The important contribution of women to Rothbury Highland Pipe Band as it celebrates its centenary year

The following is the second article of three about the Rothbury Highland Pipe Band by Katie Scott.

By Katie Scott
Tuesday, 28th July 2020, 10:51 am
Updated Tuesday, 28th July 2020, 10:52 am
The women in the band are, from left, Hayley Herron, Lauren Cockburn, Nikki Walker, Victoria Richardson and Fiona Mitchell.
The women in the band are, from left, Hayley Herron, Lauren Cockburn, Nikki Walker, Victoria Richardson and Fiona Mitchell.

Rothbury Highland Pipe Band (RHPB) operates as one large close-knit family. A family which supports and encourages one another and socialises together.

From the earliest days 100 years ago, behind the band there were women, assisting in many ways, as women always have done.

Then along came Sadie Charleton (1926-2017). Arriving in Rothbury as a Land Girl, ‘Lady Sarah’, as she was affectionately called by her larger-than-life husband, Dick Charleton, was a pioneer.

Sign up to our daily newsletter

Sadie Charleton.

Raising five children and keeping house was not enough for this tiny, determined, cherished lady.

Dick played the Big Bass Drum and heartily enjoyed the social side of being in the band.

Sadie decided that she was going to join. She got some pipes and began to practise.

Their nephew, Andrew Charleton, said: “Maybe she learned so she could keep an eye on Uncle Dick.

"After she mastered the bagpipes, she learned the accordion, keyboard, and saxophone.

"Honestly, she would have a go at anything!”

Dick and Sadie became the caretakers of the Jubilee Hall. In those days, it had a flat roof. Sadie would practise up there, on the roof, and her pipes could be heard up and down the streets of Rothbury.

Andrew said: “It was weird, because, as she was so tiny, no-one could see her.”

By the late 1970s, Sadie was a popular member of the band and they were kept busy playing at many events.

Andrew remembers: “She wasn’t the best piper, but she was enthusiastic. She was a real character, well, they both were.

"You always mentioned them together, Dick and Sadie. Never just the one. He was so proud of her – oh and the stories they would tell!”

Nowadays, it is not unusual for women to be part of pipe bands. Both Neilston and Rothbury Bands have several female members.

Two of Rothbury’s women live in Scotland, but choose to play for RHPB.

I ask Fiona Mitchell, who lives in Ayrshire, how she came to join: “My partner and I came down for the Music Festival, Alnwinton Show, and New Year’s Day.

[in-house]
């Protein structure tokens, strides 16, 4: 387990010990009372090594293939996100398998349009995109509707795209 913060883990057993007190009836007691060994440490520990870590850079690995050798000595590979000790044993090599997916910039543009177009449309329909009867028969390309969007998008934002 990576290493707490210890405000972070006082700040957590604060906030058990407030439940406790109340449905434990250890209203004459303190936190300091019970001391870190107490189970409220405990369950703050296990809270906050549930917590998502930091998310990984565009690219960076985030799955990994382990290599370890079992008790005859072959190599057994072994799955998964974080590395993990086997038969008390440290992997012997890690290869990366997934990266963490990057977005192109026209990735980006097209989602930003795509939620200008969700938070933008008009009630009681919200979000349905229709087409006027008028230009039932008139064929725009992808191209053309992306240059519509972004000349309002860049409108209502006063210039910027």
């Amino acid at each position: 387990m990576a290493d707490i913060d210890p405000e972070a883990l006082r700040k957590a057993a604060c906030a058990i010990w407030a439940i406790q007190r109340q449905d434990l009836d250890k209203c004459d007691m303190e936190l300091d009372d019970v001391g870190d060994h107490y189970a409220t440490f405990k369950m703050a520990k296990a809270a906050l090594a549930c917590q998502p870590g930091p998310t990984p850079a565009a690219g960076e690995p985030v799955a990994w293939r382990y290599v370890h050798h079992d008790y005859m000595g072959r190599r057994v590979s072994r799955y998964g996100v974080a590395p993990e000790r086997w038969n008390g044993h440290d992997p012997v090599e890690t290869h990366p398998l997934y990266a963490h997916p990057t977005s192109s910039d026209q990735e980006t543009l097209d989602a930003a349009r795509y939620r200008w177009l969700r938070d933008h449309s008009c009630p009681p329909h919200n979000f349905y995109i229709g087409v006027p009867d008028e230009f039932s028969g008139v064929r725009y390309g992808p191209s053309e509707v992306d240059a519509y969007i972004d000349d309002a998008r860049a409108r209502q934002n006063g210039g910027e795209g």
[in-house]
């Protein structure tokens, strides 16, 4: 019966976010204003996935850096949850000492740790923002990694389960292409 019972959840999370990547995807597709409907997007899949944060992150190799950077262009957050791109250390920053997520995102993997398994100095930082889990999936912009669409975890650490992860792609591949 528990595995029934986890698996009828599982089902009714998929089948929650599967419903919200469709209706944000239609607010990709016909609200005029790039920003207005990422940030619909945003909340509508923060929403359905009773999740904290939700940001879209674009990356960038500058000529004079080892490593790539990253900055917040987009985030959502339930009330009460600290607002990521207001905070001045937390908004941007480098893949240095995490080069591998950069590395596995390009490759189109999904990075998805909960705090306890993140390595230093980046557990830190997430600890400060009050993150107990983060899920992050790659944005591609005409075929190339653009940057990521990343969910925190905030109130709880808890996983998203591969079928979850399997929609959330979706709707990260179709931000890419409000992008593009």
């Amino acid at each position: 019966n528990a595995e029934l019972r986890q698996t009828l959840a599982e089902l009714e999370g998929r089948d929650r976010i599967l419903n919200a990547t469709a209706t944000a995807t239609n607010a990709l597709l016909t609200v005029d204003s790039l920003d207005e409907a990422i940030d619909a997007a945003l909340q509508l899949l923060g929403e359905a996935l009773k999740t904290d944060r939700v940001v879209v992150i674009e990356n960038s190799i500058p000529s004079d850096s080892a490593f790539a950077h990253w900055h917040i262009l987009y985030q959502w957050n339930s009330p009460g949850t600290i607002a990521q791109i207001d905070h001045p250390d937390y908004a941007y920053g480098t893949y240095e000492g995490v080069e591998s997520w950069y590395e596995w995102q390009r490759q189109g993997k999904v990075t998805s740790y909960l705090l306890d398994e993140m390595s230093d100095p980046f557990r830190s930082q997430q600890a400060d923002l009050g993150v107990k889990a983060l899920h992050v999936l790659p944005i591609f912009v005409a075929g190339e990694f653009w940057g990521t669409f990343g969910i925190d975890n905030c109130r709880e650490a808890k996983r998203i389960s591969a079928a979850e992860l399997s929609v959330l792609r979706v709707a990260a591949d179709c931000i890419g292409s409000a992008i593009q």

"We loved the fabulous atmosphere and the support from the community. We joined the band on a permanent basis, even though it means a long journey to play with them.”

Paula Tanner tells me a similar story: “I came down from Paisley to play on New Year’s Day 20 years ago. Been a member ever since!”

The other women in the band are local.

In fact, the most prestigious role, Drum Major, is held by Lauren Cockburn, who plays the tenor and side drum brilliantly.

Lauren has competed all over the UK.

She said: “My favourite is the side drum. This is often a male-dominated position so to be female on the back row, and in charge, is incredibly special.”

Lauren was instrumental in teaching and supporting Hayley Herron, an especially talented tenor drummer, who has developed her style of twirling and flourishing and is a pleasure to watch.

In turn, Hayley has taught and encouraged Victoria Richardson – one of the younger band members, aged 19 – who enjoys playing at big events.

Women now play a fundamental role in RHPB. As they do in the Neilston Pipe Band. These women support, encourage and inspire one another. They are ‘sisters’.

I asked them all how it feels to be a woman playing in what was traditionally a male-dominated ensemble.

From the Neilston Band, Alyson Connell said: “For 40 odd years I’ve been associated with RHPB.

"There was always the huge character that was wee Sadie Charleton, so, it’s never felt unusual to me.

"However, you are aware of being in the minority when you get comments like ‘I’ve never heard of a lassie piper!’ which I got just a few years ago.”

Nikki Walk: “The first time I realised it wasn’t ‘normal’ for girls to play was when I performed at a wedding, aged 12, and a guest (older man) came up to me after piping guests in and said ‘I have never seen a wee lassie play the pipes before. Brilliant!’, and then popped a £20 note in my jacket pocket.

"Our band is a bit of an exception; there has always been at least four or five women involved at any one time during the last 25 years.”

Emma Mechan Spence: “I joined the band aged nine. I was taught the pipes by Iain MacDonald, who sadly recently passed away.

"Being a woman in the band has never made me feel out of place and in fact, it is now quite usual.”

All the women are fine musicians and most can play other instruments besides the pipes or the drum.

When I asked them how they felt when they put on the uniform of their band, every single one responded with ‘Proud’.

Lauren: “Wearing the uniform makes me feel special. It’s the feeling of belonging to something.

"I’m proud to be part of the group – they are my family.”

I ask: ‘What is the best part of being in the Band?’

I expect you can guess the answer: “The craic, the laughs, the socialising”.

I am sure you will agree with me that RHPB is all the richer for the legacy of the determination and perseverance of a special little lady, Sadie Charleton.

Next week, I will be telling you about the legendary Rothbury Highland Pipe Band ‘World Tour of Coquetdale’.